- According to a recent investigation, over 30 people in Jordan — including journalists, lawyers, and human rights activists — were hacked with the Israeli-made Pegasus spyware.1
- In a report released Thursday, digital rights organization Access Now along with Citizen Lab — a cybersecurity watchdog associated with the University of Toronto — documented a number of Pegasus cases in Jordan that they say point to 'widespread hacking' and a 'targeted surveillance campaign.'2
- According to the report, the hacking took place from 2019 until September 2023 and used spyware made by Israel's NSO Group. The report did not detail who was responsible for the hacking and did not blame Jordan's government.1
- People targeted by Pegasus hacking include Human Rights Watch's deputy director for the Middle East Adam Coogle, Hiba Zayadin, who is the Human Rights Watch's senior researcher for Jordan and Syria, and Jordanian human rights lawyer Hala Ahed. Nearly half of the people targeted by the spyware were journalists or media workers.3
- The report documented 35 cases of people who were targeted with the software, but the authors believe the number 'is just the tip of the iceberg when it comes to the use of Pegasus spyware in Jordan, and that the true number of victims is likely much higher.'4
- NSO, which is closely regulated by the Israeli Ministry of Defense, says that it only sells its products to vetted intelligence and law enforcement agencies and complies with all applicable laws and regulations. NSO's Pegasus software, when deployed successfully, allows for an operator to fully control a mobile device, allowing the operator access to emails, phone calls, and encrypted messages, as well as allowing the operator to turn the device into a remote listening device.5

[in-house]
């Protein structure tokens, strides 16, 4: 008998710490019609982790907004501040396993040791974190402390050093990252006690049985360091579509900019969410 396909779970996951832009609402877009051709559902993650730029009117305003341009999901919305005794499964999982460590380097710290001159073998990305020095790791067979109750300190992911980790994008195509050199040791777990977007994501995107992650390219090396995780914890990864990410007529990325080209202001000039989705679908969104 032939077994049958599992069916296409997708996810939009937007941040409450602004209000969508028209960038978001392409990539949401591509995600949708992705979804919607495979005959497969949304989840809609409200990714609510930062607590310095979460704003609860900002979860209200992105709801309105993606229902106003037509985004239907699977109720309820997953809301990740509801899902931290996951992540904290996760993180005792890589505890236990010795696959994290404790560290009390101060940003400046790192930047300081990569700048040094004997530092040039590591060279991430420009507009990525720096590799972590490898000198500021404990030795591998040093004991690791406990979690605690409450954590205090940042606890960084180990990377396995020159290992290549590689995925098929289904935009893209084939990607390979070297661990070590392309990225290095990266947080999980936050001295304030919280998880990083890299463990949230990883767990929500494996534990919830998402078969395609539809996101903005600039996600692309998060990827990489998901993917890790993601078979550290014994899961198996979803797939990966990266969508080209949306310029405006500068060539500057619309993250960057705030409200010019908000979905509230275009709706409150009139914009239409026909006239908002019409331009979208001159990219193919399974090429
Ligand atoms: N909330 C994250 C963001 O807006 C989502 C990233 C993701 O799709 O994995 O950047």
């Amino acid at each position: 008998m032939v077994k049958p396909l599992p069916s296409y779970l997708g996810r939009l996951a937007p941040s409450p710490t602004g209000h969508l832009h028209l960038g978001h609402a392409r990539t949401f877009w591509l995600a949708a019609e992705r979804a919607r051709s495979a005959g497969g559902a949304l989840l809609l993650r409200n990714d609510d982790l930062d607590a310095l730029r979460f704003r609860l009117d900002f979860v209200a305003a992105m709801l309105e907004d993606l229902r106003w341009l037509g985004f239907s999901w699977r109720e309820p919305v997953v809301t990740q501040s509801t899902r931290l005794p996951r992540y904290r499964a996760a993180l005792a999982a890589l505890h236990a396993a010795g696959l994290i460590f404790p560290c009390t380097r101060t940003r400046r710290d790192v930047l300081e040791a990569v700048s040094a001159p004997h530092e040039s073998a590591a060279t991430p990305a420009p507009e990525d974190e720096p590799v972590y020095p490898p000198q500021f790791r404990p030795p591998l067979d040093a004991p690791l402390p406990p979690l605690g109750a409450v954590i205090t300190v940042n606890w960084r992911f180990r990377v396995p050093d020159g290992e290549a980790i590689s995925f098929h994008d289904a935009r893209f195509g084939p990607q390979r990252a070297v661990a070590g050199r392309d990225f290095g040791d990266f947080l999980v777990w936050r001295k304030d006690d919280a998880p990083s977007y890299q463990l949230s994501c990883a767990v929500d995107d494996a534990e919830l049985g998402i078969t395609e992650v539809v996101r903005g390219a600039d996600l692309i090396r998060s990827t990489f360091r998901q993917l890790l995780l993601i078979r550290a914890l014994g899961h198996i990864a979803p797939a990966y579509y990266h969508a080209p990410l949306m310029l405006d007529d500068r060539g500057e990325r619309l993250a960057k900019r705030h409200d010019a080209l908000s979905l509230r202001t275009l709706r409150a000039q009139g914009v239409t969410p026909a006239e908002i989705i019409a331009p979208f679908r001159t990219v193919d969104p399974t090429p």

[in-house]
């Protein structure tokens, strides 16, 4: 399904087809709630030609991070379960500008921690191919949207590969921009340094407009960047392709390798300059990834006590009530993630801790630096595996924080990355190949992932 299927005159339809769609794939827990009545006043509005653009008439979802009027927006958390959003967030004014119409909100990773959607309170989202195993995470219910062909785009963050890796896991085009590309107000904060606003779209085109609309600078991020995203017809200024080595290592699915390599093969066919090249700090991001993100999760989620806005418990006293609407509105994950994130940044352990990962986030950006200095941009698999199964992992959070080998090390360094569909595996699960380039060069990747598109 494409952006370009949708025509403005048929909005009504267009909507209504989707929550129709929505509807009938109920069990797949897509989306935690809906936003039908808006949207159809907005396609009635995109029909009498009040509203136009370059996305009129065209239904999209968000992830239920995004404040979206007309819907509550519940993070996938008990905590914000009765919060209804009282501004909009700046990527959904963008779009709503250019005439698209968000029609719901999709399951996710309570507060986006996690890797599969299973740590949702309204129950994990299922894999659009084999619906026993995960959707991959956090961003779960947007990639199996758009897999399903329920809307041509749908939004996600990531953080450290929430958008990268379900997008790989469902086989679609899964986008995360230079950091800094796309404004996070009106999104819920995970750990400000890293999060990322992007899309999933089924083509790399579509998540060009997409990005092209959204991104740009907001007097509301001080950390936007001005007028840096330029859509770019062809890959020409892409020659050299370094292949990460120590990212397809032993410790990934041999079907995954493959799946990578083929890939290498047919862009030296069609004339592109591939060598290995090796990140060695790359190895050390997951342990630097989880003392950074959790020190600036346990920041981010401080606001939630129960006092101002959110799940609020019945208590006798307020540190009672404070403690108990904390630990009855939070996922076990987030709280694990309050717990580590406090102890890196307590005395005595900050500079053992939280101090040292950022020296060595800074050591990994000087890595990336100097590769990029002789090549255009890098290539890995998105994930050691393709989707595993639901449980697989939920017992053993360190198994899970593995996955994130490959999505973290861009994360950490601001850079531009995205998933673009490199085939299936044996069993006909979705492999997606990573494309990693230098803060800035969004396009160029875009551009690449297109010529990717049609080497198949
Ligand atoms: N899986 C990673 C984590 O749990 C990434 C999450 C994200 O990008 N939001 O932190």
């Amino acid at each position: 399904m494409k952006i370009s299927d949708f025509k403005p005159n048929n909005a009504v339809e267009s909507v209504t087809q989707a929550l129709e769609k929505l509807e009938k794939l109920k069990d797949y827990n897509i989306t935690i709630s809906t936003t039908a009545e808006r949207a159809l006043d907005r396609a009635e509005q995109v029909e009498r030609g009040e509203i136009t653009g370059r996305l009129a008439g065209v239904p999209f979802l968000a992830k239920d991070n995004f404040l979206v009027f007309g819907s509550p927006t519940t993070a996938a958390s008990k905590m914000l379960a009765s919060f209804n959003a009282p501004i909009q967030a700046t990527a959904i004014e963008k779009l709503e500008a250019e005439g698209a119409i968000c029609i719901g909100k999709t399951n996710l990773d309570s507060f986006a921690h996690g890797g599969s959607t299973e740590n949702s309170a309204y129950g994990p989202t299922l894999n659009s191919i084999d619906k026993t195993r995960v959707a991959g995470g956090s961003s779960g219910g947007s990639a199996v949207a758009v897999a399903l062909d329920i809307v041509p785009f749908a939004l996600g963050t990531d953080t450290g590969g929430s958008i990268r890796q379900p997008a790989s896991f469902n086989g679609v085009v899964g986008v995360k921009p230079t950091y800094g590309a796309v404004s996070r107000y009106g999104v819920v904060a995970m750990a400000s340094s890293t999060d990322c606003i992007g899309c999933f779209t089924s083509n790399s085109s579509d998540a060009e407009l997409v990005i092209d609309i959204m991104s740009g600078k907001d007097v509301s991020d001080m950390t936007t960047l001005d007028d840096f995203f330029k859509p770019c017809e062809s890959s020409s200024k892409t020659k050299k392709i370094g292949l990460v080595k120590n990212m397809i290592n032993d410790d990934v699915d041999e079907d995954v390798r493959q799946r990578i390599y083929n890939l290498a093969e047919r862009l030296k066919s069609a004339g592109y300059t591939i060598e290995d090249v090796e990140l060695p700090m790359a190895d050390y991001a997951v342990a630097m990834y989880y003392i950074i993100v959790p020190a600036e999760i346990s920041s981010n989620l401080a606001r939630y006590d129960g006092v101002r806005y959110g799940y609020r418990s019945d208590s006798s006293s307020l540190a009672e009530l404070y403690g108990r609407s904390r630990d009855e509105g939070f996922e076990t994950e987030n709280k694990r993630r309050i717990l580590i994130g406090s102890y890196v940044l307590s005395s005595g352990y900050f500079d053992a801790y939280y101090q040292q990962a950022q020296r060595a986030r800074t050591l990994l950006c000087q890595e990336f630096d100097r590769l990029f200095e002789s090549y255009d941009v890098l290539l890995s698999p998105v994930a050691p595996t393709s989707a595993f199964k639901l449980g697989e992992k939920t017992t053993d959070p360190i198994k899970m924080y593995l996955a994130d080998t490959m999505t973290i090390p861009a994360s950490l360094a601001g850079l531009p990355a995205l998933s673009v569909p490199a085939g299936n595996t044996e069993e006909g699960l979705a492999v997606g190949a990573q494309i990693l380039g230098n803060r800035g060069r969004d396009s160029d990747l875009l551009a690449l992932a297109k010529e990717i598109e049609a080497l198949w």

- Establishment-critical narrative, as provided by Al Jazeera. NSO may claim that it only sells its products to properly vetted intelligence and law enforcement agencies, but the truth is that it's selling spyware to foreign governments fully aware that they will likely abuse the software. There are many well-documented cases of spyware being used for politically motivated invasions of privacy to surveil human rights activists and journalists. There needs to be more oversight for spyware companies so that this dystopian business does not continue to happen.
- Pro-establishment narrative, as provided by Council on Foreign Relations. As one of the globe's most powerful cyberweapons, Pegasus has been utilized by governments worldwide to thwart terrorist attacks, fight organized crime, and even take down a child trafficking ring. As technology has improved, criminals have been able to hide their shady dealings, but this spyware changes the game. While NSO cannot entirely control what its products are used for, the company has terminated some contracts in the past over reported abuses and remains committed to keeping its software in the right hands. This is ultimately a force for good, even if some rare abuses get media coverage.